Verizon’s decision to go commercial with 5G services will be similar to any major investment it makes—it will depend on a combination of factors, including deployment costs, speeds and how many homes can be covered by a given node, the carrier’s CFO said during the fourth-quarter earnings conference call with investment analysts.
Verizon made good progress in 2016 with 5G technical trials, and now it’s moved to commercial-scale pilots in about 10 markets around the country. “We’ll see how those trials go,” said Matt Ellis, the EVP and CFO who replaced former CFO Fran Shammo, who retired late last year.
Asked about key metrics that Verizon will consider before greenlighting commercial deployment, Ellis said it’s going to be the same as any major investment, such as “what’s the cost to roll out 5G, we get into questions about the distance from the node, how many homes can you cover from a particular node, what speeds can we get, what’s the cost of putting that there, et cetera et cetera.”
The acquisition of XO assets, which is expected to close this quarter, will see Verizon gain a fiber network in 40 major U.S. markets. “XO obviously brings something to that by adding additional fiber to the base as we think about rolling out the infrastructure needed for 5G, but it’s the same as any investment, we’re going to look at the revenue opportunity we think we can get based off of the results of the tests that are underway right now and compare that with the costs and if it provides a great return for shareholders, we will certainly move ahead with launching commercially and … it will be the same as any other investment,” Ellis said.
Verizon has not identified all of the 10 markets where it is conducting the precommercial 5G tests, but Ellis said the company is not just focusing on its ILEC footprint. “It’s across the country and we certainly see the opportunity to deploy 5G solutions across the country as well, once we get comfortable that they’re ready to be launched out on a commercial basis,” he said. “Certainly, we’re looking at how we would support the 5G network across the country, both in and outside the ILEC footprint.”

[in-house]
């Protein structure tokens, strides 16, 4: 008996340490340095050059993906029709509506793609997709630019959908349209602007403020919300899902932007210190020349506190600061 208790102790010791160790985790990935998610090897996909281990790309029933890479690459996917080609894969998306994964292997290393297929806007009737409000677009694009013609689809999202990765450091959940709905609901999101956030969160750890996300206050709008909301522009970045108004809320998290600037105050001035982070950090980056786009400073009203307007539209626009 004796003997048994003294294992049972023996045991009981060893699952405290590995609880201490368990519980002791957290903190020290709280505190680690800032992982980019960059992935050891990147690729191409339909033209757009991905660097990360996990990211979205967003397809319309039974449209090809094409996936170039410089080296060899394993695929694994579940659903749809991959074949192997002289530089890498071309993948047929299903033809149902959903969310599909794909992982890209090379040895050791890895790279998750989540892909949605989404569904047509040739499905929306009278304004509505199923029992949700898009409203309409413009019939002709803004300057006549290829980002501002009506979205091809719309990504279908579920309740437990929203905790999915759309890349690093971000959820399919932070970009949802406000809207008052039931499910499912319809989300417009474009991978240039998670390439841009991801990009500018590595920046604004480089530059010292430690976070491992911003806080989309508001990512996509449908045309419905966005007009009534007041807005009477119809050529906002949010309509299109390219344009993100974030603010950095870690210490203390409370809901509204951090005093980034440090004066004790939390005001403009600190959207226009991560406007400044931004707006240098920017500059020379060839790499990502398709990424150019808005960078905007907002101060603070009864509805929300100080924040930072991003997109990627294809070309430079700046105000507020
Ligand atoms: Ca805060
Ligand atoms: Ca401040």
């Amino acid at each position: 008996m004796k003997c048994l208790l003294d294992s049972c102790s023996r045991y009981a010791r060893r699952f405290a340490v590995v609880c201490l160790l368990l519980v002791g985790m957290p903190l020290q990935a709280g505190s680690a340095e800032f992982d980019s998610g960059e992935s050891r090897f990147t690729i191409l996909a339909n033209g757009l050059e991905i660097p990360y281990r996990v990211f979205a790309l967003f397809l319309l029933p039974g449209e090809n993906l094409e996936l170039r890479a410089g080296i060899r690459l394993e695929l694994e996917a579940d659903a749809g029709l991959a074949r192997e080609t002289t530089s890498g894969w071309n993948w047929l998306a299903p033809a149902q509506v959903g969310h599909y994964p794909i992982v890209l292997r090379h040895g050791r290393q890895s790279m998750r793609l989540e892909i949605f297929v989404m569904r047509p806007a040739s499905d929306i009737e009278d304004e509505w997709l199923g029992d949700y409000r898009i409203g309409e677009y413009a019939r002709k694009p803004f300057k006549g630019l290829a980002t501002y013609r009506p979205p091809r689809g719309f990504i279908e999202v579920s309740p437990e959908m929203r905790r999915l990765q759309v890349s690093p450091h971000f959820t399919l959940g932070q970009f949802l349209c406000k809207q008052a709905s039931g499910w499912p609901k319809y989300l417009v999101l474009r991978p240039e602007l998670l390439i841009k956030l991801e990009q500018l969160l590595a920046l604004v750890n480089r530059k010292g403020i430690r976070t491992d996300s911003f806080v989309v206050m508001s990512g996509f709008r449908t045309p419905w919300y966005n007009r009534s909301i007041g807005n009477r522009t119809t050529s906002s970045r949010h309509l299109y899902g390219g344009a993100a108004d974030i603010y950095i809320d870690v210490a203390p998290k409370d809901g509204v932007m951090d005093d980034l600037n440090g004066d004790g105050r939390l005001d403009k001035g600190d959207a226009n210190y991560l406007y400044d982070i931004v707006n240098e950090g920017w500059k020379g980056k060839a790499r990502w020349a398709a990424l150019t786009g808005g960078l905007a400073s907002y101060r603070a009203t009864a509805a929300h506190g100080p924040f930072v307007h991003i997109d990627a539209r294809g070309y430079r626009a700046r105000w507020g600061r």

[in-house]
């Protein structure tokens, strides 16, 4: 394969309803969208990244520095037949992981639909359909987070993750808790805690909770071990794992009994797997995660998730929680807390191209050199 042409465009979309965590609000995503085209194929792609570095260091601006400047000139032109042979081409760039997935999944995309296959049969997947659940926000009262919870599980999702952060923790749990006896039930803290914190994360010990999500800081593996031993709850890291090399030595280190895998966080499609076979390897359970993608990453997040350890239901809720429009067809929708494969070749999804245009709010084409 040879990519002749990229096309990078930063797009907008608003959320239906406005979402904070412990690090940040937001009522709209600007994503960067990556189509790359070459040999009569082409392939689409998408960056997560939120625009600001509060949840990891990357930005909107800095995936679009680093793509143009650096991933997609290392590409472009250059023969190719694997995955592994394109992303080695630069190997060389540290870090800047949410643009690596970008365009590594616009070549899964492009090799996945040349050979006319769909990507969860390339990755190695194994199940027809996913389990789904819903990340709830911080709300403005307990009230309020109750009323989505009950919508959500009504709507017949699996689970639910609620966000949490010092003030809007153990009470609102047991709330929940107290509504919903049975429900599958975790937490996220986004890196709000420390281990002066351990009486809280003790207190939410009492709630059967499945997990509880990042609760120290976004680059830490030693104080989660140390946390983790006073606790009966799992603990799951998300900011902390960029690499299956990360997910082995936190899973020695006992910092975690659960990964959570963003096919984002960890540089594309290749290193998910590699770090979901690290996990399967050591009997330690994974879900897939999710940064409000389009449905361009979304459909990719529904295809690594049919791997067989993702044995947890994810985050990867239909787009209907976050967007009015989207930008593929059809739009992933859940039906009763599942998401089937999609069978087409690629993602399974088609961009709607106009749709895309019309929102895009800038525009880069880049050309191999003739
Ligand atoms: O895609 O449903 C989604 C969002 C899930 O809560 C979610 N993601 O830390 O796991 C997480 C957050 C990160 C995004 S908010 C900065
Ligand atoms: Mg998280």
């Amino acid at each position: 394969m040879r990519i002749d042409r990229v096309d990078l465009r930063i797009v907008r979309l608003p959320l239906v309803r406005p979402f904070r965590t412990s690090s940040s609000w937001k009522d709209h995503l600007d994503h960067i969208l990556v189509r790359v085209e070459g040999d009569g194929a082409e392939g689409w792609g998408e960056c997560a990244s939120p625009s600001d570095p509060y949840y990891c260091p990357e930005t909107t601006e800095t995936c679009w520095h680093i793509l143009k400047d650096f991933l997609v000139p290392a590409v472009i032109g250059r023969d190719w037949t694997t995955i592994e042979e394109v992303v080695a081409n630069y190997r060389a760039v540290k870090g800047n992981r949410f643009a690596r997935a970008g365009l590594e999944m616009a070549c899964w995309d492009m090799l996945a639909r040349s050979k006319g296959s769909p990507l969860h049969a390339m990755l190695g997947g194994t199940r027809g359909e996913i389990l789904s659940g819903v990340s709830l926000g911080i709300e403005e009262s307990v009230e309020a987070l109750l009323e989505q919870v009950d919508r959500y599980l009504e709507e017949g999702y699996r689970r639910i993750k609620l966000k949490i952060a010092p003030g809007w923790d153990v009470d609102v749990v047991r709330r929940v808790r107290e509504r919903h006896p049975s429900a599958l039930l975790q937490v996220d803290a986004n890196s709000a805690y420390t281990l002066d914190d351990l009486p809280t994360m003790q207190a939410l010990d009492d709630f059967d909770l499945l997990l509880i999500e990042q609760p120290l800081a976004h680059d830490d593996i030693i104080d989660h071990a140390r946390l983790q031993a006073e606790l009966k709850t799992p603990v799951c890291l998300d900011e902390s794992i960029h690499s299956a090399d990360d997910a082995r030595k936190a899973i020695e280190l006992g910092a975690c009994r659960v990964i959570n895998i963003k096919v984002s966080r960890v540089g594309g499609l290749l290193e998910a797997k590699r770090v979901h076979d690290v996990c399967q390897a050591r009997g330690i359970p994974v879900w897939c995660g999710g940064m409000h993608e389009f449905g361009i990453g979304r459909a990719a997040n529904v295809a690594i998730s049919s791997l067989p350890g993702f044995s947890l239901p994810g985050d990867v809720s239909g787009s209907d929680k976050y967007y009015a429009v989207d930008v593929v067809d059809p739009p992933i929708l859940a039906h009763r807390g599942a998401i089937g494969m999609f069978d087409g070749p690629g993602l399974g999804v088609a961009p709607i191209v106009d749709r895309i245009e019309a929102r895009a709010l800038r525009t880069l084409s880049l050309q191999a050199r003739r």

In December, Verizon CEO and Chairman Lowell McAdam said the operator would be bringing up relatively small towns in a precommercial architecture in the first quarter and would not be charging for the service but would learn from it. He also held up Boston as the prototype for the way networks are built; Verizon worked with the City of Boston to get access to city infrastructure while it expands FiOS there.
As for its continued investments, Ellis acknowledged that Verizon’s capex number hasn’t changed much from year to year but within that, it changes over time. Within LTE, spending continues to transition from coverage to densifying the network, and “that continues to evolve as we leverage new technologies around radio and hardware and software and refarming our spectrum within 4G and densifying with small cells,” he said.
“So you’ll continue to see that densification of the 4G network and that includes how we put fiber out there, which obviously is needed for the 4G network but also is something we think about for prepositioning for 5G, so you’ll continue to see that,” Ellis said. “You’ll see us continue to launch additional parts of LTE Advanced … We expect additional features to come through the course of this year and we’ll continue to expand our C-RAN architecture, so within wireless, you should expect to see the spending continue to move to make the network more efficient on a cost per gig basis going forward,” he said, adding that fiber will continue to be an investment.
As for the wireless business that Comcast is expected to pull the trigger on later this year, Ellis reiterated that the company would sign that MVNO deal again if given the opportunity and he doesn’t expect that to have a big impact on Verizon’s competitive landscape this year. “They’ve got a lot of work to do there,” he said.